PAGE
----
Exercise may help with hard-to-treat depression
NEW YORK |
NEW YORK (Reuters Health) - Regular exercise may improve depression symptoms in people who've failed to get better with antidepressant medication, the results of a small study suggest.
The study found that depressed women who started a supervised exercise regimen had significant improvements in their symptoms over the next 8 months. Those who didn't exercise showed only marginal improvements.
Before the study, all of the women had tried taking antidepressant medication for at least two months but had failed to improve.
A number of studies have found that physically active people are less likely than couch potatoes to suffer depression. Some clinical trials have shown regular exercise can help treat the disorder, and perhaps be as effective as antidepressant drugs in some cases.
The new findings suggest that exercise can even help people whose symptoms have been resistant to medication, according to the study authors.
Dr. Alessandra Pilu of the University of Cagliari in Italy and co-investigators report their findings in the online journal of Clinical Practice and Epidemiology in Mental Health.
The study included 30 women ages 40 to 60 who'd been diagnosed with major depression. The researchers randomly assigned the women to either stick with antidepressants alone or to start an exercise program. All of the patients continued to take their medication.
The exercisers worked out as a group twice a week for 1 hour, using cardio-fitness machines. At the beginning of the study and 8 months later, women in both groups completed standard measures used to assess depression severity.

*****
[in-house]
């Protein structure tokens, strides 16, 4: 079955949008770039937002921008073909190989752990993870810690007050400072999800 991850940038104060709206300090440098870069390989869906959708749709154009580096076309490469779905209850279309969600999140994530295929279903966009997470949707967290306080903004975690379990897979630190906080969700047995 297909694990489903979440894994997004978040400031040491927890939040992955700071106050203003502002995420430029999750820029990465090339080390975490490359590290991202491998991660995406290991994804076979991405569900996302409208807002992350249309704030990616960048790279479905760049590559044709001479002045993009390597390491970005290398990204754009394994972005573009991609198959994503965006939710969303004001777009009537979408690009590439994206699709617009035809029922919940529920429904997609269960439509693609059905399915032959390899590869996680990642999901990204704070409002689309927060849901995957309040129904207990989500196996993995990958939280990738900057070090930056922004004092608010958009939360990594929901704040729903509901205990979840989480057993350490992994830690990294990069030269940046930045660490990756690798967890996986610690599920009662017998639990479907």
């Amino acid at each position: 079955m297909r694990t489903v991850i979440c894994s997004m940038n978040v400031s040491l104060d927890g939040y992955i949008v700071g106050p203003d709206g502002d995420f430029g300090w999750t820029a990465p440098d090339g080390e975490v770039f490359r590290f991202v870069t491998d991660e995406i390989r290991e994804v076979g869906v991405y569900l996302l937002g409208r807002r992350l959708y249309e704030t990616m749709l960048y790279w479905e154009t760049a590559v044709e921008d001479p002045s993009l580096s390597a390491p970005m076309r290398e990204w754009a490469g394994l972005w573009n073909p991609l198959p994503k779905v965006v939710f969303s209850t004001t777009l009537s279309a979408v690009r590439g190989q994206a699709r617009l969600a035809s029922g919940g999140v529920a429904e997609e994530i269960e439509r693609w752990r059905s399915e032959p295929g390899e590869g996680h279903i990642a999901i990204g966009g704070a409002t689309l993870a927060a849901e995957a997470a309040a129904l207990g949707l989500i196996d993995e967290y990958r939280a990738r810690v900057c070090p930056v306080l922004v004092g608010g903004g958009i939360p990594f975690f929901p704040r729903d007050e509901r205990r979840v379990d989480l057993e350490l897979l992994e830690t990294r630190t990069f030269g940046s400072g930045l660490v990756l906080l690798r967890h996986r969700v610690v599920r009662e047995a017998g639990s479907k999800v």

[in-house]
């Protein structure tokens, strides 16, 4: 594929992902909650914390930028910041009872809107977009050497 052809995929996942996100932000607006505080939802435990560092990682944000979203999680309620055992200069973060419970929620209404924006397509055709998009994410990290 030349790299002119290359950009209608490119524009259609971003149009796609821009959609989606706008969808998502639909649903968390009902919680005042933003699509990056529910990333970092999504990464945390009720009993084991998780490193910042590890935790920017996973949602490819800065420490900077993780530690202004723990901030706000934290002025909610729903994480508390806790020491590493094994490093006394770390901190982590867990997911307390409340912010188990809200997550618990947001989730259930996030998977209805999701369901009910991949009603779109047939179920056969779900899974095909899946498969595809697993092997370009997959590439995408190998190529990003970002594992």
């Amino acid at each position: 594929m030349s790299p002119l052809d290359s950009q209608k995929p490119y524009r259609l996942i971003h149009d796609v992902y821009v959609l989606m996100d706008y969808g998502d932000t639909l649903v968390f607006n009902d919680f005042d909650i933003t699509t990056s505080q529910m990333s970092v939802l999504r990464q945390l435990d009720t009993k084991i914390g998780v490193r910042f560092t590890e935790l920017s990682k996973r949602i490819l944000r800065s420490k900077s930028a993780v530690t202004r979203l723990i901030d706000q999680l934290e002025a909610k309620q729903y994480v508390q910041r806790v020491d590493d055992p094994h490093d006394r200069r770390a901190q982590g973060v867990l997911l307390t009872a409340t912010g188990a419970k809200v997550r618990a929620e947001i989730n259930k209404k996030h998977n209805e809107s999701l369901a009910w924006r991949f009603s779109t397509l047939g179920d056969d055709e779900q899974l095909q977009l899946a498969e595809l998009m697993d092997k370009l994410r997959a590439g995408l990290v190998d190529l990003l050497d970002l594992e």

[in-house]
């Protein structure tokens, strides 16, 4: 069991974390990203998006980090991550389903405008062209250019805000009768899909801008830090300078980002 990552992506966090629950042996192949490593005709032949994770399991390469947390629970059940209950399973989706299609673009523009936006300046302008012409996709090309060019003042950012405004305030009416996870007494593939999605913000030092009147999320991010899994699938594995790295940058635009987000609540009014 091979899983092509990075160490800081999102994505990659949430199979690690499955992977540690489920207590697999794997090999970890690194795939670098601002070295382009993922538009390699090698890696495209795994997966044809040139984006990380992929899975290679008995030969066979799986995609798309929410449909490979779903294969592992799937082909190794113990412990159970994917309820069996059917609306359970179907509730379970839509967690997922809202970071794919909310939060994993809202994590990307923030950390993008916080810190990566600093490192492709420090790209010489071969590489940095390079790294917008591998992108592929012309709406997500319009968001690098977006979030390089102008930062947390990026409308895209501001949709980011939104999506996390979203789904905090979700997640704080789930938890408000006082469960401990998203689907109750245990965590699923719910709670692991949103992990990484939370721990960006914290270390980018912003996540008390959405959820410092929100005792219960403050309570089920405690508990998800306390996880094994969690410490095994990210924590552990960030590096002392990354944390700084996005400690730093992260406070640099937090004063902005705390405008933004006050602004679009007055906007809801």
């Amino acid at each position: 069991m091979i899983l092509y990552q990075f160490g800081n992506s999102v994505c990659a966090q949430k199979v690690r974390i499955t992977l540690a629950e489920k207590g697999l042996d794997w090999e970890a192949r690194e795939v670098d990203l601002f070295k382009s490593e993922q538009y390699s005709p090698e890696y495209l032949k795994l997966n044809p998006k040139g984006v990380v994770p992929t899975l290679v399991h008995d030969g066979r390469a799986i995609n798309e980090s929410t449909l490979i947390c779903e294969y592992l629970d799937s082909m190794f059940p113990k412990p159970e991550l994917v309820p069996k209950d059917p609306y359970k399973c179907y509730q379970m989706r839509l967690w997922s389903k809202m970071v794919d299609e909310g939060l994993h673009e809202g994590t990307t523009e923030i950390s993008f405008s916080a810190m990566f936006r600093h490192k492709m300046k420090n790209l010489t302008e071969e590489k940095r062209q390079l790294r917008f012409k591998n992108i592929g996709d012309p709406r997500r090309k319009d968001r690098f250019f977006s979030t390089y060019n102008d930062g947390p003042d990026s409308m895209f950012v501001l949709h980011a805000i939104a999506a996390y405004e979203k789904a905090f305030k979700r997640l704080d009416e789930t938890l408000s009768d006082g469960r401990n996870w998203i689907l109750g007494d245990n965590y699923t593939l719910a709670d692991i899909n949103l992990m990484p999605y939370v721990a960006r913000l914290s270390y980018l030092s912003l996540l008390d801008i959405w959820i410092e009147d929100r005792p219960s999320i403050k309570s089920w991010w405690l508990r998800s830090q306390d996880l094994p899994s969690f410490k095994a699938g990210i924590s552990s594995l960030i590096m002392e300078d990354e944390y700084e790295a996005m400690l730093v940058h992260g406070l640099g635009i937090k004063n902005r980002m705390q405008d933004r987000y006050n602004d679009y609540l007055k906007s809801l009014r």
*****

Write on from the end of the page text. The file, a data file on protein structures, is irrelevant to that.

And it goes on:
Pilu's team found that women in the exercise group showed marked improvements in their depression symptoms, while those on medication alone made only modest gains.
The findings suggest that exercise could be an effective additional treatment for depression over the long term, the researchers point out.
There are several theories on why exercise might improve depression. Physical activity seems to affect some key nervous system chemicals -- norepinephrine and serotonin -- that are targets of antidepressant drugs, as well as brain neurotrophins, which help protect nerve cells from injury and transmit signals in brain regions related to mood.
Beyond that, people who take group exercise classes may feel better from simply getting out and being with other people.
SOURCE: Clinical Practice and Epidemiology in Mental Health, online July 9, 2007.
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